Nov
2012

Fregolotta

by Gina Depalma

Italians have a fondness for crumbly, porous textures when it comes to sweets. As often as I repeat this mantra to our customers and my staff, it is still something that is hard for many American’s to grasp. We tend to think of dessert as being something soft, oozy, gooey, and rich. While some Italian dolci lean in the direction of soft and moist, it is the array of crunchy, drier-textured sweets that are deeply woven into the history and local cuisine of each region.

 

The reason why is simple: dry, crumbly textures are perfectly partnered with local wines and spirits. They are also easy to prepare and store, which was especially necessary in leaner times when rich ingredients like milk and cream weren’t so readily available. Take for example, the classic Tuscan pairing of crunchy Cantucci di Prato with local Vin Santo. Many such biscotti and torte take advantage of the local abundance of nuts, such as hazelnuts, almonds and walnuts, which provide a touch of additional sweet richness.

 

In the Veneto, the same theory is played out in the form of a crumbly, cracker-like confection known as Fregolotta. The finest grappas of Italy are produced here, and Fregolotta is a favorite treat to enjoy with a glass of the local acquavite.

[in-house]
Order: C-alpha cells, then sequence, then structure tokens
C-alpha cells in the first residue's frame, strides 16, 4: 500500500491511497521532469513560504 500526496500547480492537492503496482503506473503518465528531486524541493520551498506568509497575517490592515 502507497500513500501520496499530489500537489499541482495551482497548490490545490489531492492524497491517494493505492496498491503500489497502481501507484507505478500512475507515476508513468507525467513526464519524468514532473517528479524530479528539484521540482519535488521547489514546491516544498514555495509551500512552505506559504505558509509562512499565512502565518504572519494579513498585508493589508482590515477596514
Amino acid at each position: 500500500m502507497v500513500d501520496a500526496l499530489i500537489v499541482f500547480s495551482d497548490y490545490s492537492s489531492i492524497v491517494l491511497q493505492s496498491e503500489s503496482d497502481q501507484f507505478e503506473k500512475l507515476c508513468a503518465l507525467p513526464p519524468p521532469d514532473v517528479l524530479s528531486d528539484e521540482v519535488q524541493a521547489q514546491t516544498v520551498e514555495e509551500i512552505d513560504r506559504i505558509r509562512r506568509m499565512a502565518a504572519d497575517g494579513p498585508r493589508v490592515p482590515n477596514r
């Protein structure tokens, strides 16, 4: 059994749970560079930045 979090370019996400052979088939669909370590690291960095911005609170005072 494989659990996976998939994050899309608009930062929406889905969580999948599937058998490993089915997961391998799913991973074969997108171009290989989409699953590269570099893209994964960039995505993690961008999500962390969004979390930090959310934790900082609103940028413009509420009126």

Chock full of fragrant almonds and perfumed with a bit of lemon zest, Fregolotta is almost like a large, slightly sweet cracker. The texture is slightly chewy, thanks to a bit of polenta, another revered ingredient of the region. A food processor makes this recipe come together in a snap. Naturally, I think the best way to enjoy it is alongside a glass of the best grappa from Veneto and some fresh cherries, another special crop from this distinctive corner of Italy.

 

Makes 10 to 12 servings

 

Instructions:

 

Preheat the oven to 350 F degrees. Grease a 9-inch round cake pan generously with butter and set aside.

 

Place the almonds, flour, polenta, sugar and salt in a food processor and process until the almonds are finely ground, about 30 seconds. Add the cubed butter and pulse until it disappears into the dry ingredients.

 

In a small bowl, whisk together the egg yolks, olive oil, vanilla, grappa and lemon zest. Add the wet ingredients to the dry ingredients and pulse until the mixture forms crumbs and is evenly moistened.

 

Press the crumbs firmly and evenly into the bottom of the cake pan. Bake the Fregolotta for 15 to 20 minutes, or until it is golden brown and firm to the touch.

 

Allow the Fregolotta to cool completely in the pan, then carefully unmold it. To serve, break it into large pieces and enjoy with a glass of wine or grappa.